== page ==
Film Review: ‘The Reverend’


You could be forgiven for thinking that a film entitled The Reverend (2011) would be a life affirming experience. Unfortunately, the new indie Brit horror written and directed by Neil Jones and starring Stuart Brennan, Tamer Hassan, Rutger Hauer and Doug Bradley is devoid of any such saving grace – sitting through it is an endurance test akin to penance.

A new reverend (Brennan) finds himself sent to minister unto the local flock of an idyllic rural community. Unfortunately, first appearances can be deceptive, and the eager young priest soon discovers that brooding tension and horror simmer just below the surface of this outwardly bucolic setting. Local bigwig Harold Hicks (Hassan) has a sinister stranglehold over the local inhabitants, whilst there’s trouble brewing in a neighbouring estate – a place that no-one with any sense, least of all a man of the cloth, would dare venture.

There has been incessant delight since the early days of cinema for committing comic book characters to the big screen – take for instance Hollywood’s interpretation of Flash Gordon and Tarzan during the 1930s and 40s. It would appear though, with what seems a like a new superhero unleashed on the big screen every other month, that inspiration is running dry. For surely there can be no other explanation for this lifeless celluloid version of The Reverend, a comic-strip story whose main character is a vigilante, vampire vicar.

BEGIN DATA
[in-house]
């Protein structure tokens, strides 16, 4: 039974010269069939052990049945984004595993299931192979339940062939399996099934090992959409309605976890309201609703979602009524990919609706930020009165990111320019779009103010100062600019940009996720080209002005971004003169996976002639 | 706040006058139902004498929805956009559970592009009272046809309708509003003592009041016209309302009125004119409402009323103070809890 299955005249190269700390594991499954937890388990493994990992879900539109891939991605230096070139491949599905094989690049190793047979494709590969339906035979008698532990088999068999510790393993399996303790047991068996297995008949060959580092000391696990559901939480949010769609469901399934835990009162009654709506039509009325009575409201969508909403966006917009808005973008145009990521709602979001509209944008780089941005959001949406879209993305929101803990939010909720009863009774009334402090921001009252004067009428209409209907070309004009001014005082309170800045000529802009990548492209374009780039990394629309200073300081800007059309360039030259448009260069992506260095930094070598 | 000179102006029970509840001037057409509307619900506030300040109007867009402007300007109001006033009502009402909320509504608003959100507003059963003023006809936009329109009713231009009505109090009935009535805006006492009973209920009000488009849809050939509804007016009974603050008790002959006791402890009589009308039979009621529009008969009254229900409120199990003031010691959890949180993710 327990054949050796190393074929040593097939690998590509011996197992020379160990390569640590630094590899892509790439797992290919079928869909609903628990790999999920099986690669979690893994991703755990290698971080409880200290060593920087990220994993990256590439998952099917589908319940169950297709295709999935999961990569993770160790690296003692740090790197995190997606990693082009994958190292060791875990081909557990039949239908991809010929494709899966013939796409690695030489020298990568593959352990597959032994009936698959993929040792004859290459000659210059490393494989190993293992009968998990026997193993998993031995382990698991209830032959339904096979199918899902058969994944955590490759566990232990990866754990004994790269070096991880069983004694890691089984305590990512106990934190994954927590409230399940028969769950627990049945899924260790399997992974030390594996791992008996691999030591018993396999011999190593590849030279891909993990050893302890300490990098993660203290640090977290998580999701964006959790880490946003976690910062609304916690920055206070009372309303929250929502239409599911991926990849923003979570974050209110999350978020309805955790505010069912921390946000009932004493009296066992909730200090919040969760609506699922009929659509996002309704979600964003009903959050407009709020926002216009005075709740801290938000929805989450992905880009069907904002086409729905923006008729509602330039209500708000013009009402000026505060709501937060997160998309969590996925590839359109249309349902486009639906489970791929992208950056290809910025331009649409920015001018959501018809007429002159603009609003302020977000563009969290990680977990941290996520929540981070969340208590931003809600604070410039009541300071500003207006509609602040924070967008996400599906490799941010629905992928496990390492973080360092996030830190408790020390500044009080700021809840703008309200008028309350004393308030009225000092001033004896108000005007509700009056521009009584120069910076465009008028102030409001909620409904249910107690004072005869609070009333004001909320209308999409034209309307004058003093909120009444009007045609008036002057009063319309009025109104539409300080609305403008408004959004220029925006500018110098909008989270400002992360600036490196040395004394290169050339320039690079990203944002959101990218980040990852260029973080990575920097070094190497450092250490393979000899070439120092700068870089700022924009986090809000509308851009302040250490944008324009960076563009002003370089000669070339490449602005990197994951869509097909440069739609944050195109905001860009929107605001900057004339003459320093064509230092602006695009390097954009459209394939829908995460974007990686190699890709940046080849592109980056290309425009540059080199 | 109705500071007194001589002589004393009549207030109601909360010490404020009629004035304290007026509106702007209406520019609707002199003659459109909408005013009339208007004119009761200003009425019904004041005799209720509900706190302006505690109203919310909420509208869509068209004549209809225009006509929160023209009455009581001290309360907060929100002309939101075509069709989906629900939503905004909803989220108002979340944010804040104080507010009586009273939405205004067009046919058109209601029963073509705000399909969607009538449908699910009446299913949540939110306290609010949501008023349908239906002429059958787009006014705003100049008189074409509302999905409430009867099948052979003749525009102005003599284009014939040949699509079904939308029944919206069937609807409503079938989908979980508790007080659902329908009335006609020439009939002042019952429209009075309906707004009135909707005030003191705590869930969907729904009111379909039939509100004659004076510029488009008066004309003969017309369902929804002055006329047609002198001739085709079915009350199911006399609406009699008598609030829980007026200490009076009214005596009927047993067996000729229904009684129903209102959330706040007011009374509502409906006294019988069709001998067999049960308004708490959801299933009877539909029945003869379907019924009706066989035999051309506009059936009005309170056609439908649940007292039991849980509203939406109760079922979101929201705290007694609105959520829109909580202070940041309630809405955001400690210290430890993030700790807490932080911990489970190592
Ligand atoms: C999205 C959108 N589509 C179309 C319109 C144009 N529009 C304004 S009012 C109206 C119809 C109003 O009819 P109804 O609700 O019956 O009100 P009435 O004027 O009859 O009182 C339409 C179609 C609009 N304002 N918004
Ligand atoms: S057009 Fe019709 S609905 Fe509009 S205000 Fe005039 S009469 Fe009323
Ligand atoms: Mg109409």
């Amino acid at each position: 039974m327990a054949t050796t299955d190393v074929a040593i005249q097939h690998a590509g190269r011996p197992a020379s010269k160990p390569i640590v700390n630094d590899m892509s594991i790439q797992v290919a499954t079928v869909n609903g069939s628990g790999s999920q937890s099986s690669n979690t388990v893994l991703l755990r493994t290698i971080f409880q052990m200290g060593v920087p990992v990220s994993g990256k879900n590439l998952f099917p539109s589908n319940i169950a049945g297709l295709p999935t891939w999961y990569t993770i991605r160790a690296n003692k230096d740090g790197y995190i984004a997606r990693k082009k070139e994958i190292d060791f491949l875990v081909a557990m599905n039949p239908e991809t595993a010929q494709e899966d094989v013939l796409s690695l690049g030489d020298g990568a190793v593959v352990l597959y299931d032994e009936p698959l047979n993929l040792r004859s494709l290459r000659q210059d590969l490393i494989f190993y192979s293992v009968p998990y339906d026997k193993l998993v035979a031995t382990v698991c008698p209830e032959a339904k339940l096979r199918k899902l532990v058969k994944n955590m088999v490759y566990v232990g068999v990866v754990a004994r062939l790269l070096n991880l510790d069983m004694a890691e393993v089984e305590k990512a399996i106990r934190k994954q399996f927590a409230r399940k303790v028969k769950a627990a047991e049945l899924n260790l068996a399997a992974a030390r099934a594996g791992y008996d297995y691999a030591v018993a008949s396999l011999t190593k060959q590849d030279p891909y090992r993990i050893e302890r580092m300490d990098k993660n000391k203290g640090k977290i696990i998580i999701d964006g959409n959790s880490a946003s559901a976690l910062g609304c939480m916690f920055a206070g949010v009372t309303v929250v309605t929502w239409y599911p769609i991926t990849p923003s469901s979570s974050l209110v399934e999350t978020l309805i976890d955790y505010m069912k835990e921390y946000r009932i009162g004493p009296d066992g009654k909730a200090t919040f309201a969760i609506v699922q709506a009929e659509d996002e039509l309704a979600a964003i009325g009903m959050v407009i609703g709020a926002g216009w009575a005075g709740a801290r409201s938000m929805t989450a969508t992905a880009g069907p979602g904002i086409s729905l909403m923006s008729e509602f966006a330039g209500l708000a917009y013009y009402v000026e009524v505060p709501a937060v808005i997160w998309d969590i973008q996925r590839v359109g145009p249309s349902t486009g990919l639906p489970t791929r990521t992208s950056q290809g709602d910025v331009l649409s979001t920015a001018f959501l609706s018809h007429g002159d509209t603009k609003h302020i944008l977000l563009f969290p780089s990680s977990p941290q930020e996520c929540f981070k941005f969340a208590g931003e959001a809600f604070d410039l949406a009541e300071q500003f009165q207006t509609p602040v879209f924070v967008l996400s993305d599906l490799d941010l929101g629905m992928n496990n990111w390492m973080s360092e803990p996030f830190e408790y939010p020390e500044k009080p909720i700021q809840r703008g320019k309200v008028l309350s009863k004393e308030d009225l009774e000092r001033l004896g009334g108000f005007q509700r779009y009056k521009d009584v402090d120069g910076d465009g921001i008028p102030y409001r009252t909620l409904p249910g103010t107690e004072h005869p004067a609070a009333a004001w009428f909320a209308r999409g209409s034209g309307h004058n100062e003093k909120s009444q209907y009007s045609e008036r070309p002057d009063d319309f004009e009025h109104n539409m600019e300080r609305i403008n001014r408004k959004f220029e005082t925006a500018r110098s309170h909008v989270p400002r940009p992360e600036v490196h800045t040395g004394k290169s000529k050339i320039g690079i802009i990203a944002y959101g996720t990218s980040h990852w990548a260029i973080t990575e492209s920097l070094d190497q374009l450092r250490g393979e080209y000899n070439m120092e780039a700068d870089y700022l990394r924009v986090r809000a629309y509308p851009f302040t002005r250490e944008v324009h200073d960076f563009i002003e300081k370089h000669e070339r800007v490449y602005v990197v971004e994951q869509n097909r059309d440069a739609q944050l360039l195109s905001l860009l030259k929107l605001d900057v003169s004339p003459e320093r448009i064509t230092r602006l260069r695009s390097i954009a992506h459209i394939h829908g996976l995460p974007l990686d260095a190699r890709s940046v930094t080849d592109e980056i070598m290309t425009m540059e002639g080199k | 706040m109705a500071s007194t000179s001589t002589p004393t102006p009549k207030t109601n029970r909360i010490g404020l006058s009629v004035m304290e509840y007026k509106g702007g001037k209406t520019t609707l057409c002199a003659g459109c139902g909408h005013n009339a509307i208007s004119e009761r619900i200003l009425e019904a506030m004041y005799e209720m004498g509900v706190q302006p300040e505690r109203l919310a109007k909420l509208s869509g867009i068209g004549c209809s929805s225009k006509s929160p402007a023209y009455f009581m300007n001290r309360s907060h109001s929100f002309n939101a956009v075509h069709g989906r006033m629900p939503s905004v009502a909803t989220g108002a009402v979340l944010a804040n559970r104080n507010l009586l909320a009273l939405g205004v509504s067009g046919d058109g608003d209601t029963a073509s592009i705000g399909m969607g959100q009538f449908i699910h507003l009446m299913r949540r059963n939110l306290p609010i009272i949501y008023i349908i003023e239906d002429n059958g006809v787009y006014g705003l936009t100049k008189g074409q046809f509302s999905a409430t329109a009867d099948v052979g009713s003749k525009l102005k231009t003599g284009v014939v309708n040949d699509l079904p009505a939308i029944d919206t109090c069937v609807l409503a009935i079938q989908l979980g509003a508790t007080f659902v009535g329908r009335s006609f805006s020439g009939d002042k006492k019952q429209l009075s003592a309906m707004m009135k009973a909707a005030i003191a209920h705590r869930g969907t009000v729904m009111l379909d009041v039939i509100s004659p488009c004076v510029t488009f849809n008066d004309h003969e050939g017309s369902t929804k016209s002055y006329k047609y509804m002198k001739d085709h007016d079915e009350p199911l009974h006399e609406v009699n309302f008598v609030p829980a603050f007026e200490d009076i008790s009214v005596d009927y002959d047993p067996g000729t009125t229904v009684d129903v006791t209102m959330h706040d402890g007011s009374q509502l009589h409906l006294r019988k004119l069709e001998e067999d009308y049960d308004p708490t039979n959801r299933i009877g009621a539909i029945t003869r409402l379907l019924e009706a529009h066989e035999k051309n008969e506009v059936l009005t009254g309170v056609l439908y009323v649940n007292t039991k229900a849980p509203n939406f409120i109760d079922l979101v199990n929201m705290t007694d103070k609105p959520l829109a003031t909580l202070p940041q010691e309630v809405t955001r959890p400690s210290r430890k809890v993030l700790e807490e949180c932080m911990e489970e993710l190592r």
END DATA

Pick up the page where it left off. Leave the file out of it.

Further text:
Nothing about this ‘bloody’ mess works, from the foul mouthed characters like the female parishioner who sweetly welcomes the new minister to the village only to come out with a string of expletives for which she is constantly apologising, to the host of delinquents including a nasty pimp played by EastEnders star Shane Richie and a brief appearance by the legendary Hauer (are times really so tough that he’s reduced to this?).

Even the hope of a beautiful countryside location proves short-lived, once The Reverend’s action moves inside through an array of miserable and one dimensional internal settings. Supposedly based on the biblical tribulations of Job, it would take a miracle or the saintly patience of that Old Testament hero to see this unholy concoction through to the end.

Cleaver Patterson